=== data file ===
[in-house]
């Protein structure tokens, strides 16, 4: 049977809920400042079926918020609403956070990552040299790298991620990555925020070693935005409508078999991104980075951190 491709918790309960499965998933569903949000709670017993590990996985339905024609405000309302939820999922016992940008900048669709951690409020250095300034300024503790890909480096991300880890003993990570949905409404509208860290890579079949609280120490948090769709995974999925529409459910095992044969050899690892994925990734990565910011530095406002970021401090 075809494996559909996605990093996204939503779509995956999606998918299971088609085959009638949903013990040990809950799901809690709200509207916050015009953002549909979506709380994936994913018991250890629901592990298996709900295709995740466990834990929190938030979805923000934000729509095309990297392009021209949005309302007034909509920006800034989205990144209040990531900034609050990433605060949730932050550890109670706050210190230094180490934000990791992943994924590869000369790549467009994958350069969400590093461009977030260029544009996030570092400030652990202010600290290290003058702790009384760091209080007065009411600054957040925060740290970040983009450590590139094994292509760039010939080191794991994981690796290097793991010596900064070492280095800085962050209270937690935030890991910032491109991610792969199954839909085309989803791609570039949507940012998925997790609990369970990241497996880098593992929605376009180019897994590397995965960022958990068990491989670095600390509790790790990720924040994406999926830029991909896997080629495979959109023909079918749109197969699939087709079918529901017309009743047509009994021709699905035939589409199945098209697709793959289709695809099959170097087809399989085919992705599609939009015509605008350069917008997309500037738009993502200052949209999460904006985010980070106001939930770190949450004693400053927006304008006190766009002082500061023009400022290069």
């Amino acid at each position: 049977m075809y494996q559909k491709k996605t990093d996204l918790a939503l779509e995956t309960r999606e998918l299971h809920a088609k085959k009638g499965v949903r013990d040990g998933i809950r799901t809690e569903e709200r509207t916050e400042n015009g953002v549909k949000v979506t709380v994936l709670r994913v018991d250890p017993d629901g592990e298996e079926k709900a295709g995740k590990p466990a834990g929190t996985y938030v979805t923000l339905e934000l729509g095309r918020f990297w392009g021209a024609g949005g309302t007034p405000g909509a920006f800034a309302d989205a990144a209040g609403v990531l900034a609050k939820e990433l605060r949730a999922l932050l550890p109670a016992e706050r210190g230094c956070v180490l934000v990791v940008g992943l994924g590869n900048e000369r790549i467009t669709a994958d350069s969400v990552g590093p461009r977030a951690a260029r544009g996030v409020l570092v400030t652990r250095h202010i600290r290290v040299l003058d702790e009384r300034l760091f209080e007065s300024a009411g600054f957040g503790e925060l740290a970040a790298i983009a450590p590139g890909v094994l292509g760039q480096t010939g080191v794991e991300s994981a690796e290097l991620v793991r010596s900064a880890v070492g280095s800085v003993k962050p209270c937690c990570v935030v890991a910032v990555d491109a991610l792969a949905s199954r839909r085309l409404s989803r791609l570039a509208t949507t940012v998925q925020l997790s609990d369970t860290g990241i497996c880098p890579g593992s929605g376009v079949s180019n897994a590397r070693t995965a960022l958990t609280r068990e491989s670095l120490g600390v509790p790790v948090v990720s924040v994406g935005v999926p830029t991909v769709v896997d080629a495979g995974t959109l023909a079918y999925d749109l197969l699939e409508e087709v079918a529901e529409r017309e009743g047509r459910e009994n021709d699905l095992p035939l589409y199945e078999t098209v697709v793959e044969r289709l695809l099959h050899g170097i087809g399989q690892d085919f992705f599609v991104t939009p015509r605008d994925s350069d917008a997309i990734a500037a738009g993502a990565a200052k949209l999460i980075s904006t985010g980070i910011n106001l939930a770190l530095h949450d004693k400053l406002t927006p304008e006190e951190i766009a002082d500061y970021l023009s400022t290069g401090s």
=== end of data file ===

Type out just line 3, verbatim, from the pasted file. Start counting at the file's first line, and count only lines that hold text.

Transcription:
């Amino acid at each position: 049977m075809y494996q559909k491709k996605t990093d996204l918790a939503l779509e995956t309960r999606e998918l299971h809920a088609k085959k009638g499965v949903r013990d040990g998933i809950r799901t809690e569903e709200r509207t916050e400042n015009g953002v549909k949000v979506t709380v994936l709670r994913v018991d250890p017993d629901g592990e298996e079926k709900a295709g995740k590990p466990a834990g929190t996985y938030v979805t923000l339905e934000l729509g095309r918020f990297w392009g021209a024609g949005g309302t007034p405000g909509a920006f800034a309302d989205a990144a209040g609403v990531l900034a609050k939820e990433l605060r949730a999922l932050l550890p109670a016992e706050r210190g230094c956070v180490l934000v990791v940008g992943l994924g590869n900048e000369r790549i467009t669709a994958d350069s969400v990552g590093p461009r977030a951690a260029r544009g996030v409020l570092v400030t652990r250095h202010i600290r290290v040299l003058d702790e009384r300034l760091f209080e007065s300024a009411g600054f957040g503790e925060l740290a970040a790298i983009a450590p590139g890909v094994l292509g760039q480096t010939g080191v794991e991300s994981a690796e290097l991620v793991r010596s900064a880890v070492g280095s800085v003993k962050p209270c937690c990570v935030v890991a910032v990555d491109a991610l792969a949905s199954r839909r085309l409404s989803r791609l570039a509208t949507t940012v998925q925020l997790s609990d369970t860290g990241i497996c880098p890579g593992s929605g376009v079949s180019n897994a590397r070693t995965a960022l958990t609280r068990e491989s670095l120490g600390v509790p790790v948090v990720s924040v994406g935005v999926p830029t991909v769709v896997d080629a495979g995974t959109l023909a079918y999925d749109l197969l699939e409508e087709v079918a529901e529409r017309e009743g047509r459910e009994n021709d699905l095992p035939l589409y199945e078999t098209v697709v793959e044969r289709l695809l099959h050899g170097i087809g399989q690892d085919f992705f599609v991104t939009p015509r605008d994925s350069d917008a997309i990734a500037a738009g993502a990565a200052k949209l999460i980075s904006t985010g980070i910011n106001l939930a770190l530095h949450d004693k400053l406002t927006p304008e006190e951190i766009a002082d500061y970021l023009s400022t290069g401090s």